In October 1663, King John Casimir was with his army in Bila Tserkva. He was joined by Teteria with his Cossacks. They crossed the Dnieper in November and, avoiding Kiev so as not to be delayed, rapidly advanced in the direction of the Muscovite frontier taking one Ukrainian town after another and laid siege to Hlukhiva which was almost on the Muscovite frontier. Brukhovetsky joined the Muscovite army coming to his aid near Baturin and came to the relief of Hlukhiv. In the meantime the Zaporogians attacked the Crimean Tatars hindering the Khan from bringing Poland and Teteria the promised help. King John Casimir was compelled to abandon the siege of Hlukhiv and since his army was exhausted by the privations of the winter campaign he dared not accept a pitched battle with the united and fresh armies of Brukhovetsky and Romodanovsky. Thus in February 1664 p295 the Polish army began to retreat through Novgorod-Sieversk and Starodub into Lithuania. During King John Casimir's operations in the province of Chernigov Teteria completed the conquest of Poltava province and came to Hadiach. Hearing of the retreat of the king and of the peasant rising in Kiev province, he hastened to recross the Dnieper and dealt in a very cruel fashion with the insurgents. Among the cruel means by which Teteria secured his power was the assassination of the former Hetman Ivan Vyhovsky, whom he jealously suspected of designs on the Hetman's mace. Inviting him as if for a Council in Korsun, he had him seized and, after a mock trial, shot as a traitor. This was a flagrant crime, which called forth much indignation at the time.
In the meantime, having expelled the remaining detachments of Teteria and the Poles beyond the Dnieper and with the Muscovites having cruelly taken vengeance on those Ukrainians who had sided with Teteria and the Poles, Brukhovetsky crossed the Dnieper in the direction of Chihirin. Here, however, his advance was checked by the arrival of Polish help for Teteria led by Stefan , and of the Tatars. Czarniecki's repression of the peasant revolt was especially cruel; he gave the Tatars leave to take as many of them prisoners as they could. Enraged against the Ukrainian population, he gave orders that no mercy should be shown. Resistance however, only grew the more stubborn. In his report to the king, Czarniecki wrote: "The Ukrainian peasants are so furious with Poland that they prefer to perish with their huts in flames, suffer cold and every misery rather than to surrender. The whole of the Ukraine decided to die rather than acknowledge the Poles". In consequence of Teteria's intrigues, Czarniecki ordered the arrest of the newly elected Metropolitan, Joseph Tukalsky, the Archimandrite Gedeon Khmelnitsky and Colonel Hulianitsky and sent them to the fortress of Marienburg in East Prussia. In vengeance he ordered the grave of Bohdan Khmelnitsky in the Church in Subotiv to be opened and the remains to be scattered. Having at last somewhat broken the resistance p296 of the peasants, Czarniecki returned to Warsaw to attend the Seim but died on the way there.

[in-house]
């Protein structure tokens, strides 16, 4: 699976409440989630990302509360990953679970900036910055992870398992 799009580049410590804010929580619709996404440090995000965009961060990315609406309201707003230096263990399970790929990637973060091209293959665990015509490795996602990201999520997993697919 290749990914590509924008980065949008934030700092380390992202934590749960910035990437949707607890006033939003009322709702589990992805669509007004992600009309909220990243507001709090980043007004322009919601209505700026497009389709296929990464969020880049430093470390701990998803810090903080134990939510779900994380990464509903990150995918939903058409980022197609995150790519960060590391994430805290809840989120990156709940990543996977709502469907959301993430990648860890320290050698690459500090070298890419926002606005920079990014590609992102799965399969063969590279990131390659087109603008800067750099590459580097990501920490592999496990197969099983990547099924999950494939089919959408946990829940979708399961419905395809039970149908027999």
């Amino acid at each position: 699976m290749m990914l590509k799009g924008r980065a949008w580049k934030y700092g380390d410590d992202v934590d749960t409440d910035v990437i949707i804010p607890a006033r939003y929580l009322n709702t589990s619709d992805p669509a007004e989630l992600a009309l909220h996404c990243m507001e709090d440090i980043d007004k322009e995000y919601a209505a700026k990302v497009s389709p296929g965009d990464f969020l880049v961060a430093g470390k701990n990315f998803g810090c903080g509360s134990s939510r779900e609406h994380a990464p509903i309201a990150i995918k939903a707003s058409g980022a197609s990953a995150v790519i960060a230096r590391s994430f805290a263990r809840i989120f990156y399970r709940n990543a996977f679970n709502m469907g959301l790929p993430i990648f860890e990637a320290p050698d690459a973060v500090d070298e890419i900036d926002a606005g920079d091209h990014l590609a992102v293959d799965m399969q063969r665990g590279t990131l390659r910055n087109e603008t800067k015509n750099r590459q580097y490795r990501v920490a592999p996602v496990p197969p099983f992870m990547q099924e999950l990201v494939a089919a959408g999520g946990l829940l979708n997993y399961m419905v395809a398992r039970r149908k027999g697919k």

His death gave fresh hope to the insurgents, but they had neither definite plans nor leadership, and widely-spread guerilla warfare raged over the entire area between the Dnieper and the Dniester. Amidst this anarchy, Teteria passed from the stage of Ukrainian history. Realizing the general distaste and hatred with which he was regarded, and discouraged in his ambitions, he abdicated. Taking the treasury with him he retired to Poland. Later he became converted to the Roman Catholic Faith, and entered a Jesuit monastery, bequeathing to it all his dishonestly accumulated wealth. In the Ukraine he left behind him anarchy, disorganization and ruin. Here and there, an ambitious leader emerged and declared himself Hetman, siding sometimes with the Poles, sometimes with Muscovy. But they all disappeared, swallowed by the raging anarchy of internecine guerilla war. The country was hopelessly and utterly ruined, and the population was ready to accept any rule, Ukrainian or foreign, which could bring about peace and order.
However, amidst the ruin of the demoralized and discouraged population, at the moment of greatest turmoil, a leader appeared, far superior to his contemporaries, who succeeded at least for a time, in inspiring Ukrainians with hope and faith in their own strength, gave them a new ideal, and with a effort, raised the country out of the abyss of anarchy, re‑united its divided parts, and created for a time an independent state, as Bohdan Khmelnitsky had done before him. This was Peter Doroshenko.
a The text as printed in this paragraph (but not elsewhere in the book) has Hluchov: the name, pronounced differently from that of the town meant, of a different place altogether — in what is now the Czech Republic, quite far from both Ukraine and Russia. I have restored the correct placename. Hlukhiv (Glukhov in Russian) is a small town in what is now Sumy oblast, about 12 km from the current Russian border. There is also a very small Ukrainian village by the same name in the far west, in Lviv oblast.